As many of you know from my precious posts, my husband and I love to go for walks in National Trust properties. Our favourite is Sheffield Park where we have spent many a delightful hour strolling around at different times of the year to view the plant life, birds and lakes in all their glory. Each season is different and each visit within that season shows up another treasure.
This weekend Jack Frost was paying many of us a visit but as the freezing fog lifted we were able to see the branches of the trees outlined with white crystal ice. The picture was beautiful! Unlike when snow nestles in the crooks and crannies of branches the ice gave a very surreal and delicate look. This was first seen as we drove through Ashdown Forest which was originally a deer hunting forest in Norman times! It is a great place for walking and enjoying spectacular views over the Sussex countryside and is known the world over as the 'home' of Winnie the Pooh.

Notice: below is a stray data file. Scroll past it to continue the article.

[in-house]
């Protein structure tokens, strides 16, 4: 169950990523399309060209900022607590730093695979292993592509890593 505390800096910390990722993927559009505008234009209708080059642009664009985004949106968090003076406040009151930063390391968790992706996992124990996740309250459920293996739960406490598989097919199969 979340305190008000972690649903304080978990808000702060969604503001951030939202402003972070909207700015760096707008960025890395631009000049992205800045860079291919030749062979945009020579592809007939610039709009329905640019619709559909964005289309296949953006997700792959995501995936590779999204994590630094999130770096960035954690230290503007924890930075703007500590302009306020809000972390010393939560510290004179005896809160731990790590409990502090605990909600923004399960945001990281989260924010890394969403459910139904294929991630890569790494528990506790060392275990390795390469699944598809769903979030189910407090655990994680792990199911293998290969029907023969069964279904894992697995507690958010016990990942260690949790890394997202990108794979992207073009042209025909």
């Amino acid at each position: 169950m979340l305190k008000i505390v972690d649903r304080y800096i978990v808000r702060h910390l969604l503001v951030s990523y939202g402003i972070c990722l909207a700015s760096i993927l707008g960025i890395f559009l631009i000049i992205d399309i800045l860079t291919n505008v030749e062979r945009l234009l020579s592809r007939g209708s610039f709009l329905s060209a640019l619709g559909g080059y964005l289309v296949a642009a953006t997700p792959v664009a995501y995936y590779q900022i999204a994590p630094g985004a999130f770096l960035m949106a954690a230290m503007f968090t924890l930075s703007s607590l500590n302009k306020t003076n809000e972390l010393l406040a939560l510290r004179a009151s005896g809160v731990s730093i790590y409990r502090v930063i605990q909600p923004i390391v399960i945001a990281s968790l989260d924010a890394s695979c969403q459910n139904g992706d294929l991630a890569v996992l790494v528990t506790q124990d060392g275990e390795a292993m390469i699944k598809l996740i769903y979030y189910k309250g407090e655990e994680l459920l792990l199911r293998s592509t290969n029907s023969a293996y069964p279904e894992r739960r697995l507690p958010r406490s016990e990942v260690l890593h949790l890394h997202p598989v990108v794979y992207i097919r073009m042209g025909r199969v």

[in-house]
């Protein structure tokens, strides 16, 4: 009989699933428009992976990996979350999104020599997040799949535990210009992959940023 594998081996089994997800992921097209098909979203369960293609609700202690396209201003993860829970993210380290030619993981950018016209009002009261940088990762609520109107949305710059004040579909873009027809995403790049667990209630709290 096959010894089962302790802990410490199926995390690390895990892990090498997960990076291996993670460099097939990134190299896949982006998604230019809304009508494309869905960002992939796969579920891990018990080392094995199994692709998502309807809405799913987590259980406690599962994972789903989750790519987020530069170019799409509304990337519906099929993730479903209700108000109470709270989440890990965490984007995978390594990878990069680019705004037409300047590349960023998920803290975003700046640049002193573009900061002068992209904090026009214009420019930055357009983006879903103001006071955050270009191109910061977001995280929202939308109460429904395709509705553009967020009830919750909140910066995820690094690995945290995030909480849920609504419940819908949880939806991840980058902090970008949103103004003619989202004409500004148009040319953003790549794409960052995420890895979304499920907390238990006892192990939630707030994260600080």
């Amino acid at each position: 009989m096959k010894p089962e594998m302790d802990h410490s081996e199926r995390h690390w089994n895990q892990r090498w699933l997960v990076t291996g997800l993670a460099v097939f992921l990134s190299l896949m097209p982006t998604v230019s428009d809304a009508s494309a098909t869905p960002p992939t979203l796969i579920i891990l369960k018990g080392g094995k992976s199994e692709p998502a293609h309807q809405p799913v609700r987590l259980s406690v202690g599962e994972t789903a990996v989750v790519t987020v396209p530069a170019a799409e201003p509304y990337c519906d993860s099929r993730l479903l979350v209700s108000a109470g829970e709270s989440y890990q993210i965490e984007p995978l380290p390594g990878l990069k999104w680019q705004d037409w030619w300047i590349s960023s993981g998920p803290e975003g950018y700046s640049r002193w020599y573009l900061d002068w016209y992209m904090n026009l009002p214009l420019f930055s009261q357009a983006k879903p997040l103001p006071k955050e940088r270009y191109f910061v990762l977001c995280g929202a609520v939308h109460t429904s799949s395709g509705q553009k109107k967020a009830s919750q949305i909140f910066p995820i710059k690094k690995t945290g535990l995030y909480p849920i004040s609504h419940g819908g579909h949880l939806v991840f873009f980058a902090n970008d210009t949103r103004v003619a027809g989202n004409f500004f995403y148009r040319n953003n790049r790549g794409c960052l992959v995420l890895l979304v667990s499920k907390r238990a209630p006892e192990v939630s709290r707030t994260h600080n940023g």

This has to be one of my favourites to illustrate how the branches of the trees were caught up in the ice age. Banks of trees laden with ice whilst the close up picture shows how delicately the branches appeared.
Now it was time to move on to Sheffield Park. Normally awash with colour throughout the year there was still plenty of contrast. Here we look down the series of ponds to the main lake. The main difference between here and Ashdown was that the ice on the trees had mostly melted. However, the water in all the lakes in the park remained iced over with different amounts of ice.
Meanwhile I couldn't resist taking this photograph of icicles formed at the edge of a weir that fed the lakes.
And so, having taken loads of photographs and walked around taking in all the beautiful sights we decided we would welcome the car ride home and that all important hot cup of tea!